– Why did you choose this sport?
I was looking for an intelligent way to redirect the energy of my hyperactive dogs and reinforce our relationship with a fun activity. So we gave it a try and it was an enlightment moment. I fell in love with the sensations and the bond that was created with my dogs. Seeing their happyface afterwards, I knew we were onto something special.
– How do you feel when you’re “in-action” with your dogs? I feel alive. I feel I’m flying. I feel an unshakable bond with my dog.
– What do you think it is the greatest benefit of this sport?
It’s hard to pick just one because they’re so many benefits for the dog and the owner. The greatest benefit for me would be the complicity between us. We learn more about each other every time we run together.
– Do you think your dogs like this sport?
Oh yes they adore canicross! I wouln’t consider continue running if my dogs wouldn’t like it. As you know, Brittany Spaniels have an hyperactive mind trapped inside of an hyperactive body, so they constantly need to learn new things and discover new ways to express themselves and liberate their energy and their full-on capacity. Canicross allows just that.
It’s also a fun outdoor activity that you can practice in family. It provides dogs with a goal and a way to achieve it. Afterwards, it leaves them with a calm state of mind so that they can enjoy their life at home with us because their energy has been balanced and they don’t suffer from boredown or hyperactivity anymore.
– How important is the “harmony” between you and your dog?
Harmony is the key. It’s the single one element that allows this sport to exist. Without the willing participation of my dogs I cannot practice this sport. I cannot force them into anything. Without my dogs I wouldn’t be the person I am today either. Without harmony and complicity it’s not called canicross, it’s called selfish explotation and domination of a magnificent creature.
– What is your state of mind before a race?
I remain very calm and very focused on my race. I isolate myself from the crowd and the noise of others and I begin to create a relaxed bubble with my dog. I try to maintain this focus and relaxation until the starting line. By doing so, I’m sending my dog all the signals that he can trust me and rely on me. I create the conditions where he can feel comfortbale to unleash his power during the race. When we arrive on the starting line, he has not felt stressed and has not barked once! I’m in control of my body and my mind and I visualize our race. I’m obviously competitive but the most important thing for me is to team up with him and do my best for him. That why I prepare the race like that.
– What are your strengths and weaknesses?
I see everything as an opportunity for success. Really, I think that anything is possible for anybody and that people can achieve anything they put their mind to! That positive mindset is so paramount for me.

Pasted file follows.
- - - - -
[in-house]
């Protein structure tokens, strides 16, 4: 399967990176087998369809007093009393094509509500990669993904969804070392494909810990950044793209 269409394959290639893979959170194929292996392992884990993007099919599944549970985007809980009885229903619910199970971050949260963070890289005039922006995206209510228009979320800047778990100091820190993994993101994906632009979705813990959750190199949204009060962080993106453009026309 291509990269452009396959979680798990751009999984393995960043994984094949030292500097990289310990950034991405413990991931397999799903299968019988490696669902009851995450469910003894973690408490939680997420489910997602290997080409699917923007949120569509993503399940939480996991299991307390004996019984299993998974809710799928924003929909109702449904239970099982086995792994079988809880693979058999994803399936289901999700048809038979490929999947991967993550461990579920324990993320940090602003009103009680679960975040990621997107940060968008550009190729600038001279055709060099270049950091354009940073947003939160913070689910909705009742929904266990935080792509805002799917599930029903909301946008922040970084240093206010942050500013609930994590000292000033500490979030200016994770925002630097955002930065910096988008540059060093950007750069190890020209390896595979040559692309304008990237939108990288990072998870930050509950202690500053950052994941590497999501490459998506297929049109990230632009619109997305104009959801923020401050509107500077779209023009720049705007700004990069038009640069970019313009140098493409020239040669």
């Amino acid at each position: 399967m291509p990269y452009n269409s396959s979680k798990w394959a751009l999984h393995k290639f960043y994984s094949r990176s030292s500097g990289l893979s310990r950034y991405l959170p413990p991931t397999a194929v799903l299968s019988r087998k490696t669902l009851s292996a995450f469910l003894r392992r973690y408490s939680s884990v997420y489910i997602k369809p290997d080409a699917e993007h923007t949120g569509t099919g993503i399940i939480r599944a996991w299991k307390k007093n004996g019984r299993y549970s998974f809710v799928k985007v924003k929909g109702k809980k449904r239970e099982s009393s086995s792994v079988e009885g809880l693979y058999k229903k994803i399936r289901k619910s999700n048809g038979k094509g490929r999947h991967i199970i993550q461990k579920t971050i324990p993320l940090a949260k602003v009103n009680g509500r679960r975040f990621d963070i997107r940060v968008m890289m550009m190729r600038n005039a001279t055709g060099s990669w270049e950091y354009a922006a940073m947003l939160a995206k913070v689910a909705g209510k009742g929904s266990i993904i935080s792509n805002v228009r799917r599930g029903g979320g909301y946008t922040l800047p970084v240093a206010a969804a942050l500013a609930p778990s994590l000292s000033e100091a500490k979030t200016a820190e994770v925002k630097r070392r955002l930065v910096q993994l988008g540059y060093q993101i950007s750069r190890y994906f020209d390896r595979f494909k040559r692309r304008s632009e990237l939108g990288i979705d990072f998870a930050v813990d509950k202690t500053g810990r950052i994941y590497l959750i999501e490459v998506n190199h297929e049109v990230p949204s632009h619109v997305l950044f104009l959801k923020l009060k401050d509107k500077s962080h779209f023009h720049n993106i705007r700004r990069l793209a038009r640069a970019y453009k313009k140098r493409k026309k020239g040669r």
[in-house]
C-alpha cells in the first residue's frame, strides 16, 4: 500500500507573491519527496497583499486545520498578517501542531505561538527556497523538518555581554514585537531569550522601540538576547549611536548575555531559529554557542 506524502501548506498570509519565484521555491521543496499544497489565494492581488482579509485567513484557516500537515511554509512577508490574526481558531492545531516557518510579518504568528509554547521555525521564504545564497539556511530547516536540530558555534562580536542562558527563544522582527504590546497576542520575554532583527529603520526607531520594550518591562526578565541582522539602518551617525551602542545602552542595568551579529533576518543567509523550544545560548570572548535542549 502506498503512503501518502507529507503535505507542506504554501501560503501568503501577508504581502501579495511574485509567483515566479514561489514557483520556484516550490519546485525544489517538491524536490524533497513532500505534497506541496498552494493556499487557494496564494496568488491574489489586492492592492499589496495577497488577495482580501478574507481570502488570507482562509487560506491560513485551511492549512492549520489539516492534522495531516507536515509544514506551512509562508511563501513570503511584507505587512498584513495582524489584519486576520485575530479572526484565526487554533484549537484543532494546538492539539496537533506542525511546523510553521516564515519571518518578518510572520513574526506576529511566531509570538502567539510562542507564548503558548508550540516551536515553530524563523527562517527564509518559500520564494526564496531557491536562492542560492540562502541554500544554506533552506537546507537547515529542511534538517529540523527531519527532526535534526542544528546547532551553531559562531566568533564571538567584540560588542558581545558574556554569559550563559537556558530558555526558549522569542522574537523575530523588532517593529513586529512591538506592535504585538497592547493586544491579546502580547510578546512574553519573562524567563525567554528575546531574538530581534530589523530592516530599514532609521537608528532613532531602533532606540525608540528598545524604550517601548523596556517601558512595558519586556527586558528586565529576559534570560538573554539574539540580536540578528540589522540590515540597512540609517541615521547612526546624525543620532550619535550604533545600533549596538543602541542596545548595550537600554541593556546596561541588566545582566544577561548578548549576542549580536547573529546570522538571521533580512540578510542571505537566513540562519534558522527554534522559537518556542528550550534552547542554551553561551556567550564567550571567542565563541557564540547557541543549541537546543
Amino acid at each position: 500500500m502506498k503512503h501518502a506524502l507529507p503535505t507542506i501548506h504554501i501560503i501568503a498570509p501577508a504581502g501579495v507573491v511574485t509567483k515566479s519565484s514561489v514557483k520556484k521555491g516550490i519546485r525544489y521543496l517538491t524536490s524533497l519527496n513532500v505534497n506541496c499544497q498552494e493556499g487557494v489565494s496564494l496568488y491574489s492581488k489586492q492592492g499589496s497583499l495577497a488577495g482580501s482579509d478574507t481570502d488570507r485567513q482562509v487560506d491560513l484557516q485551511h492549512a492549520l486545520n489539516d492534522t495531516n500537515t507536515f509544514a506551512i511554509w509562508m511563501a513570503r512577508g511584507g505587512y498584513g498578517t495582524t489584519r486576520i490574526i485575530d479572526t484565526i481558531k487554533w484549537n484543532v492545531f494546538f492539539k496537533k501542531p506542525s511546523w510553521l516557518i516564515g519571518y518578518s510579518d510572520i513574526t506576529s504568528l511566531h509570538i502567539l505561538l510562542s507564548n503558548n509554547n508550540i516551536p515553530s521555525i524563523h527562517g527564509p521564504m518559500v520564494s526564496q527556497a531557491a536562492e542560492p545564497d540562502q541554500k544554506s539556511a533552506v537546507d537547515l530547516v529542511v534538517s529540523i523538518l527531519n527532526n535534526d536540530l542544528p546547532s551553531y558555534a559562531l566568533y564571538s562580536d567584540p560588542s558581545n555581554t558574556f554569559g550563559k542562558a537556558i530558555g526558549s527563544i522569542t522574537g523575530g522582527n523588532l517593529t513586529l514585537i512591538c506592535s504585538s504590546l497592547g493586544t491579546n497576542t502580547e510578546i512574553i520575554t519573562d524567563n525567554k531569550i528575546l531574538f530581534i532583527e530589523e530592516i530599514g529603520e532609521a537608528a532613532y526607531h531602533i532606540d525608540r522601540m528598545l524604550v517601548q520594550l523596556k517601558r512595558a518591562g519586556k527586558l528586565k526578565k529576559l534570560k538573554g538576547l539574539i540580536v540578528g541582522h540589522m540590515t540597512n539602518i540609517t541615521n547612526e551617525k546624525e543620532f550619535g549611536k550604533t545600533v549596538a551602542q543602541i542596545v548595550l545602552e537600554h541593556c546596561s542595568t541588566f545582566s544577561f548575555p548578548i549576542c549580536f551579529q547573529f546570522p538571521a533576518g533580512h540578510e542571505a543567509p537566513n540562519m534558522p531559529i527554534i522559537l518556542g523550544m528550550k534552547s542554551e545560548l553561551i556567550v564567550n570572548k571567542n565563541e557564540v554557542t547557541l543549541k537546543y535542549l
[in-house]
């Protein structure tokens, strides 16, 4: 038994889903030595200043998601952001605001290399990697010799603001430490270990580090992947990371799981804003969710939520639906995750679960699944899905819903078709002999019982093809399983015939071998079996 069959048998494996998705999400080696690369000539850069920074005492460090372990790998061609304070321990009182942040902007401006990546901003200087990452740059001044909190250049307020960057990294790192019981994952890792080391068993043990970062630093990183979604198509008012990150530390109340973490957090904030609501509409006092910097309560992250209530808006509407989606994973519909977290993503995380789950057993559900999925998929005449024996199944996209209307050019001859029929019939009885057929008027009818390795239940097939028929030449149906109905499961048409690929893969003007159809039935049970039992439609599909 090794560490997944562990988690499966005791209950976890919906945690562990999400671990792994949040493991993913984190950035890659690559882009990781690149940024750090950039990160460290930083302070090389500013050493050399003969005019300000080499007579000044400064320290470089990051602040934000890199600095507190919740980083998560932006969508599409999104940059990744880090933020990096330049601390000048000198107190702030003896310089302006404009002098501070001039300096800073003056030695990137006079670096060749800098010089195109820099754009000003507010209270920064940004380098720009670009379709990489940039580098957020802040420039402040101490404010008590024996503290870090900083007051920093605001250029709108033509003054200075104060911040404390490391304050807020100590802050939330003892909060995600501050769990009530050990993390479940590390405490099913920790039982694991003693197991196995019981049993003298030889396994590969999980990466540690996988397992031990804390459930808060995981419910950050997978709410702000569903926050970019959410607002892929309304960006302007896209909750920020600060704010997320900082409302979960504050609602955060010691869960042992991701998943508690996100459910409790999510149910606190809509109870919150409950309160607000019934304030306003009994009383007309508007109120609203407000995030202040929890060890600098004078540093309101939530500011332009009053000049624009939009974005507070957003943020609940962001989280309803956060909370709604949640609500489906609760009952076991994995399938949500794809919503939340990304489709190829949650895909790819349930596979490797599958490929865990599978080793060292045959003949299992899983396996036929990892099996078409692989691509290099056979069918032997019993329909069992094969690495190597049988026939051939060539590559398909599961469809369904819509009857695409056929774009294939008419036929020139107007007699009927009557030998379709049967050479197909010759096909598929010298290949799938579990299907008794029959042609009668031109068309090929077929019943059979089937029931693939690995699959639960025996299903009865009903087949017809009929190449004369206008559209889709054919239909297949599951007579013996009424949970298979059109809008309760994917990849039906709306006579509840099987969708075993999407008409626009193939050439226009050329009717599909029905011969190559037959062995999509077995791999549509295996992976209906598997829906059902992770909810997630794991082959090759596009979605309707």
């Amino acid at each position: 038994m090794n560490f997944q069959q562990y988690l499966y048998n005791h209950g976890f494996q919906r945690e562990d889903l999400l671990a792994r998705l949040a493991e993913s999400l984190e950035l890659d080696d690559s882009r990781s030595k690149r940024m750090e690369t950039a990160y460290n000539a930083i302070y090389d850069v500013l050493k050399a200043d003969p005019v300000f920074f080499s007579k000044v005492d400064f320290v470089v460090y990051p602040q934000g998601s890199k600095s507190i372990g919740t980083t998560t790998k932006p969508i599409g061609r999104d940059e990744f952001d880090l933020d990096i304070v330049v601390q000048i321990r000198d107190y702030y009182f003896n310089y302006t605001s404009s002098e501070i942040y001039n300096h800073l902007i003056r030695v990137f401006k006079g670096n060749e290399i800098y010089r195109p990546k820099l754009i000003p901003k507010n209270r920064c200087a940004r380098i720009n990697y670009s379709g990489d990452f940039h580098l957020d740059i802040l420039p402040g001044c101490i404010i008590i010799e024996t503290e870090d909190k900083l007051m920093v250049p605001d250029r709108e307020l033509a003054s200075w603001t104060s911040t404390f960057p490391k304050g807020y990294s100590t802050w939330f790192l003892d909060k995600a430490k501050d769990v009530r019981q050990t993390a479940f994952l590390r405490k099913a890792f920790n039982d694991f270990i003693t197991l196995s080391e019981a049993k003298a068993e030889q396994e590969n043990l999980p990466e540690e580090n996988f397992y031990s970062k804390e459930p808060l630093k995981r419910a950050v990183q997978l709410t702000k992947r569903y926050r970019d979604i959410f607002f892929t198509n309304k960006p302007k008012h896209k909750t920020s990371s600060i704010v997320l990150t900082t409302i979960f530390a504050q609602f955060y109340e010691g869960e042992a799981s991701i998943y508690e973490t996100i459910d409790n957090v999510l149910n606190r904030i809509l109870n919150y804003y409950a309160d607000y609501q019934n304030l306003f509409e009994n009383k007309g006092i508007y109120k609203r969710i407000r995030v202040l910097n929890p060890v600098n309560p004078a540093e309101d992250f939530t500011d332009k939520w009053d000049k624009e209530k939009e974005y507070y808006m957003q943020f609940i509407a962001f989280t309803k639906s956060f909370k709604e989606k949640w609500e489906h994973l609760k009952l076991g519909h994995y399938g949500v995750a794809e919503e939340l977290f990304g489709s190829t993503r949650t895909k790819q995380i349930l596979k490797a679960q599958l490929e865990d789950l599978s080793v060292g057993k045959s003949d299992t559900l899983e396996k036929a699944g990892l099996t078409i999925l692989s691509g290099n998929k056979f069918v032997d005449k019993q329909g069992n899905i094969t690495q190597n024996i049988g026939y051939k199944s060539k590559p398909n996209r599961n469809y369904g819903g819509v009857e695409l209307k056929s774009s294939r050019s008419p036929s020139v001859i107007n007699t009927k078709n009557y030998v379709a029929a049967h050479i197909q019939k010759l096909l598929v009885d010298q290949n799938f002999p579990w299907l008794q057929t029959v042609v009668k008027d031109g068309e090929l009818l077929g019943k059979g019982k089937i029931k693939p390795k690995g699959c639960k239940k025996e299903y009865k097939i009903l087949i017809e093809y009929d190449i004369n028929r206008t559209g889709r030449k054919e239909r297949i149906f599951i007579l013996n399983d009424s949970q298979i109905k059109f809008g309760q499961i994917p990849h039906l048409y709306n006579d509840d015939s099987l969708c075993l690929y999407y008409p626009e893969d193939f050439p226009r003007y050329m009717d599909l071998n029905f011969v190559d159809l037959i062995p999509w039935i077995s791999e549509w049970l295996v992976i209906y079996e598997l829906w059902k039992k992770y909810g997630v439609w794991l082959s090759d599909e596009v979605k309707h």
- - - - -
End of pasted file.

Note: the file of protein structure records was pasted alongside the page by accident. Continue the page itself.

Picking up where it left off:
Knowing my dog very well and being grateful for having such an ideal compagnion in my life is also an advantage because it puts us in a state of mind of mutual respect and trust. And that is the fisrt step towards growth.
On the other hand, being a football player for such a long time means my running techniques are naturally very different from canicross. Basically when I started canicrossing, I had to learn how to properly run again and retrain my brain to do so. But I took a coach, and everyday I put the work into it so I could become the best running partner for my dog. I am not the fastest runner for now, but as long as I make all the efforts to meet my dog’s needs, I feel fulfilled.
– What has been your greatest joy and your worst disappointments?
My greatest joy was our participation in the French Championship last year. Ice and I teamed up like never before. Just like a rider and his horse, we became one for the time of the race.
My biggest disappointement was actually something I didn’t anticipated and coud never imagined. It was during a night race. Usually you run in the dark with your own head-light, but this time the people organizing the race had put fluorecent lanterns all along the way. Ice was so scared of those things that he stopped in front of every one of them! At first, I was angry at myself for not having anticipated such a reaction but I reversed my thinking and transformed this situation into a lesson. Now I know I have to train my dog more often at night and prepare him for the most unexpected things that can happen.
– How often do you train?
I train the dogs for canicross 3 to 4 times a week. I workout alone 5 more times a week. And we walk together for 20 to 30 min each day.
– I know both are important but if you have to choose between “aptitude” and “motivation” to running race, what would you prefer?